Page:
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Indian cricket has had a precipitous fall; it has lost on the seaming pitches in England, bouncing tracks in Australia and now turning tracks at home. Balvinder Singh Sandhu, hero of the 1983 World Cup-winning Indian team, talks about the importance of individuals working purposefully towards the team cause.
The Board of Control for Cricket in India (BCCI) and the selection committee needs to be complimented for backing captain MS Dhoni and coach Duncan Fletcher despite losing eight overseas Test matches in a row in England and Australia. Dhoni led India to victory in the home series against New Zealand and averted threat to his job as a leader.
The Sandeep Patil-chaired selection committee has fully been generous in their support for Dhoni and backed his strategy of denying the Englishmen practice against quality spinners before the start of the Test series. The selectors also provided the personnel Dhoni had faith in to perform on pitches that he was demanding, and expected the curators to provide rank turners from Day One of the Tests.
I remember reading an interview of Mr. Narayana Murthy, the visionary founder of IT giant Infosys. Giving insight of the work ethics at Infosys, Mr Murthy said, when the directors of Infosys meet for making policy decisions, strategy planning, or for any important discussions, they have difference of opinions, have arguments and ideas of individuals are challenged and dissected. But at the end of meeting, the better of the ideas is chosen, with due respect to individual thinking. The idea agreed upon becomes the common goal, with each individual working hard, moving in the same direction, giving off their best for the idea to succeed. That requires mental discipline and team work. Success is shared and fingers are not pointed, in case of failure.
I wonder if something similar happened before the ongoing series against England with regard to the strategy formed by Dhoni, Fletcher and the team think tank. The strategy communicated to the team members to be prepared for the tough series and to redeem the humiliation suffered in England by Team India. From what one read in the media before the start of the Test series, Gautam Gambhir and Virat Kohli vigorously endorsed Dhoni’s plan of taking advantage of the home’s team’s prerogative to make wickets that suited the home team and prepare rank turners. The selectors supported the strategy and expected the players Dhoni backed to implement the team plan.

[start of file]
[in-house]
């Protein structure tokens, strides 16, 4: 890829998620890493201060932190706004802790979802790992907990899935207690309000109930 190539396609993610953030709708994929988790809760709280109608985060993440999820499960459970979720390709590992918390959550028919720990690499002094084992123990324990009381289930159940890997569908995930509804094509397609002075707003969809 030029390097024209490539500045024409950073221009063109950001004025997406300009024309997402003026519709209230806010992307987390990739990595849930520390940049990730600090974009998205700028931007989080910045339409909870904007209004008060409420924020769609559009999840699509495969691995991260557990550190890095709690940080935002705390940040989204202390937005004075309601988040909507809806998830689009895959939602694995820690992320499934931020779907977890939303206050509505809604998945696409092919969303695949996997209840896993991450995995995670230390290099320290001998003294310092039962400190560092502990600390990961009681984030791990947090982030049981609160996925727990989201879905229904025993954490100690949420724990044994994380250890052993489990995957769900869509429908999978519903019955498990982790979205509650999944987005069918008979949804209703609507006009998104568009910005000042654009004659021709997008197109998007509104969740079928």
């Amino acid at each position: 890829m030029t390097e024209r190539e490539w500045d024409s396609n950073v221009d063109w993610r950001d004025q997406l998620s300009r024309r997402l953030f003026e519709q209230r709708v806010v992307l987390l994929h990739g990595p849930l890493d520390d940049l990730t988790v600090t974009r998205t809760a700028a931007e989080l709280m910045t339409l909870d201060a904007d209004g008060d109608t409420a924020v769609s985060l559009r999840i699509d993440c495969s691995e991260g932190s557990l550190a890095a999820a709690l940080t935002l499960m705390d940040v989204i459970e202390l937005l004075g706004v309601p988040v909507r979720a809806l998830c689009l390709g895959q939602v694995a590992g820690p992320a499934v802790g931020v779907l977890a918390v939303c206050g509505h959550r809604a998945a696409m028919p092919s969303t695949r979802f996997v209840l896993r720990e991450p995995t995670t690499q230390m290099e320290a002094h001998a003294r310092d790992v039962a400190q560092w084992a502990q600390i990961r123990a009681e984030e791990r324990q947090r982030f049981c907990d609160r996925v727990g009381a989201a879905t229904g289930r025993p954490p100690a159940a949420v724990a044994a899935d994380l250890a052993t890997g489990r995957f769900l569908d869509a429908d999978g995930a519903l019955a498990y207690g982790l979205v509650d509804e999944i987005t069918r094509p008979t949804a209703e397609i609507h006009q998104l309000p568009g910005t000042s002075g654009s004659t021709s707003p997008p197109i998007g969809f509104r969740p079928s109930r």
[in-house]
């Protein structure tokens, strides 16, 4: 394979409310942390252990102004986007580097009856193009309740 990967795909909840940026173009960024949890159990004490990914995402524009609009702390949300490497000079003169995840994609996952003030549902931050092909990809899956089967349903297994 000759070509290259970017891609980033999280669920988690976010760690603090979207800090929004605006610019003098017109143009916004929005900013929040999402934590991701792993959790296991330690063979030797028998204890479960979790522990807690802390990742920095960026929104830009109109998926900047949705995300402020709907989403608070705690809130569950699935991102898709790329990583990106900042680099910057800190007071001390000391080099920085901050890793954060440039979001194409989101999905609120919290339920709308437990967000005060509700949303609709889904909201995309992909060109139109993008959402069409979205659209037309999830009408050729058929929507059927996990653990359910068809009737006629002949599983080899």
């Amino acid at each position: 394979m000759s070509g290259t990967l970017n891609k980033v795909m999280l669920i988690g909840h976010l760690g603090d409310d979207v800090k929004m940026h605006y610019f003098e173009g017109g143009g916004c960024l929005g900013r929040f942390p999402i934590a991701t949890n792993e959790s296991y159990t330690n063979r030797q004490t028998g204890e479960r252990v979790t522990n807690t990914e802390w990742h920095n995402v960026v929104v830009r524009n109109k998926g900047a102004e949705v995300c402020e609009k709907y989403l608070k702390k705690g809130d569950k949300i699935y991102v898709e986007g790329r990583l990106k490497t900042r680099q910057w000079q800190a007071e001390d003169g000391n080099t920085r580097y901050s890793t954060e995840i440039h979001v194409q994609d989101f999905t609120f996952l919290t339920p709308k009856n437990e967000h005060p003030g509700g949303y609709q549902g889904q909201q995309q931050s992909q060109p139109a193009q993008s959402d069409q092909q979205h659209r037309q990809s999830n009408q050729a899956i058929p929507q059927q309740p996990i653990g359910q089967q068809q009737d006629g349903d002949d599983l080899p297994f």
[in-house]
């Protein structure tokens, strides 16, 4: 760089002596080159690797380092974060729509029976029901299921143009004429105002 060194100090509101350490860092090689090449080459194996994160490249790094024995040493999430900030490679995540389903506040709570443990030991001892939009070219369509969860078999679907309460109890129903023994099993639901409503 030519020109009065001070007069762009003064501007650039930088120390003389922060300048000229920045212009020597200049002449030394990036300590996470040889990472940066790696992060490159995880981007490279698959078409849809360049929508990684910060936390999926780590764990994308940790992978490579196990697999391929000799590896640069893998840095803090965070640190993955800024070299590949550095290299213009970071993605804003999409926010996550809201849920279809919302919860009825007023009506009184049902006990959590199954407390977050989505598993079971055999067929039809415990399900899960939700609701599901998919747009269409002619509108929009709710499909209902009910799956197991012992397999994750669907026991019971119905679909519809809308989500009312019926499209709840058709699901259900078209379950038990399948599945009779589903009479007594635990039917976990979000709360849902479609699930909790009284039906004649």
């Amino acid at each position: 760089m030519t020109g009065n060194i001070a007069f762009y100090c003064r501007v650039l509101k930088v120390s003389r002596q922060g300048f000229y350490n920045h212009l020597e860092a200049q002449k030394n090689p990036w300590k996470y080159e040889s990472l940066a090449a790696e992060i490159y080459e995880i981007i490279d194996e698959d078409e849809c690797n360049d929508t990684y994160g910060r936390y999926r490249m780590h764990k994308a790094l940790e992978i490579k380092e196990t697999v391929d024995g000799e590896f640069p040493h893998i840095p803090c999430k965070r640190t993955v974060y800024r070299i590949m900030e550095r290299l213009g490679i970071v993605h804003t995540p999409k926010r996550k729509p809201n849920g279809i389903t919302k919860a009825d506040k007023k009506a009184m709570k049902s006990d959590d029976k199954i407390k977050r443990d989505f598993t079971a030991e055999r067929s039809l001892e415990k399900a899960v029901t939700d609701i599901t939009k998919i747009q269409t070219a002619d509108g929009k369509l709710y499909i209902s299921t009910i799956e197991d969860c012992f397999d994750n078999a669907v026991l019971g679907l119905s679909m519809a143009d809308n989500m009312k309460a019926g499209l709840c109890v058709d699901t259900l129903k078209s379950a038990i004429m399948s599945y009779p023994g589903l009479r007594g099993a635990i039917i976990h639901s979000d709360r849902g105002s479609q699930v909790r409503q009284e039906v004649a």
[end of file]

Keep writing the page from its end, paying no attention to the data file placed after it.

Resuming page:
There is a saying, ‘Those who live by the sword, die by the sword’. I hope Dhoni and his team have heard or read that saying after decimated by England on the home turfs of Mumbai and Kolkata. The reason for India’s failure could either be because complacency has crept into their game or because of sheer arrogance and over-confidence that led them to be under-prepared.
Did everyone in this Indian team work hard on honing their skills to be battle-ready? Were they like the great warrior Arjuna on the battlefield of Kurukshetra? Was the focus of all individuals on the team’s goal? Was the team prepared mentally, physical and skill wise to be battle-ready before the series?
Supporters of Team India would like to know the answers to these gnawing questions. If each and every member of the Team India stand in front of the mirror and answers that they did, I am sure Indian cricket fan will credit the Englishmen for their commendable performance on overseas soil and will not be hard on Team India.
Fresh blood needs to be inducted into the team to learn. The youngsters need to be groomed under battle-scarred greats. Unlike in other sports, BCCI’s has laudably pampered their cricketers. But in the larger interests of the team, the BCCI could do well to give a rap on the knuckles of those who don’t fall in line.
Indian cricket has had a precipitous fall; it has lost on the seaming pitches in England, bouncing tracks in Australia and now turning tracks at home. It seems to be an extended hangover of over-exposure to overs-limit cricket, played on flat pitches with predictable line and length, no pressure of slip fielders or close catchers. But Test cricket is real cricket; it does not show mercy to reputation and past performances. What matters is the present.
(Balvinder Singh Sandhu played eight Tests and 22 ODIs. A crafty bowler who moved the ball both way, he was one of the heroes of the 1983 World Cup triumph. His delivery that bowled Gordon Greenidge, shouldering arms, in the epic final is etched in every Indian’s memory. He was an useful later-order batsman who scored 71, batting at No 9, on Test debut against Imran Khan, Sarfraz Nawaz, Abdul Qadir and Iqbal Qasim, and in his fourth Test 68 against Michael Holding, Andy Roberts Joel Garner and Malcolm Marshall. After retirement, he became one of the finest coaches in the country and now imparts his knowledge through his site http://www.balvindersinghsandhu.com/ )
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